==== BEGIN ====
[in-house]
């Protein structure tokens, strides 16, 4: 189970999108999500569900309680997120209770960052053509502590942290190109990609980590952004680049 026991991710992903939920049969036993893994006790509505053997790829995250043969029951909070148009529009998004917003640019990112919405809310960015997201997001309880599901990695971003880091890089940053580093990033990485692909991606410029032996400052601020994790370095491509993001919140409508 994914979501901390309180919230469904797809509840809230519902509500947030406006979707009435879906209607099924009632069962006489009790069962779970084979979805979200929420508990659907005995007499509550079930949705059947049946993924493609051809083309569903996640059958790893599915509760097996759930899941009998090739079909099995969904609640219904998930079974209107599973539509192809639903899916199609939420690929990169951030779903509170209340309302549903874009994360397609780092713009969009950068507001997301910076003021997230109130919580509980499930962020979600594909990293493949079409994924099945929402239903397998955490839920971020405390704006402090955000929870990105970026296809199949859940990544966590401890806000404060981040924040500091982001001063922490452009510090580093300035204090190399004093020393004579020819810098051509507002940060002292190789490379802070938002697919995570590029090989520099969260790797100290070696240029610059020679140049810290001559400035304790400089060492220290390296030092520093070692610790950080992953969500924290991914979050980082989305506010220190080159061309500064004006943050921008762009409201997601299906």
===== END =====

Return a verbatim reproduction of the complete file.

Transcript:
[in-house]
């Protein structure tokens, strides 16, 4: 189970999108999500569900309680997120209770960052053509502590942290190109990609980590952004680049 026991991710992903939920049969036993893994006790509505053997790829995250043969029951909070148009529009998004917003640019990112919405809310960015997201997001309880599901990695971003880091890089940053580093990033990485692909991606410029032996400052601020994790370095491509993001919140409508 994914979501901390309180919230469904797809509840809230519902509500947030406006979707009435879906209607099924009632069962006489009790069962779970084979979805979200929420508990659907005995007499509550079930949705059947049946993924493609051809083309569903996640059958790893599915509760097996759930899941009998090739079909099995969904609640219904998930079974209107599973539509192809639903899916199609939420690929990169951030779903509170209340309302549903874009994360397609780092713009969009950068507001997301910076003021997230109130919580509980499930962020979600594909990293493949079409994924099945929402239903397998955490839920971020405390704006402090955000929870990105970026296809199949859940990544966590401890806000404060981040924040500091982001001063922490452009510090580093300035204090190399004093020393004579020819810098051509507002940060002292190789490379802070938002697919995570590029090989520099969260790797100290070696240029610059020679140049810290001559400035304790400089060492220290390296030092520093070692610790950080992953969500924290991914979050980082989305506010220190080159061309500064004006943050921008762009409201997601299906």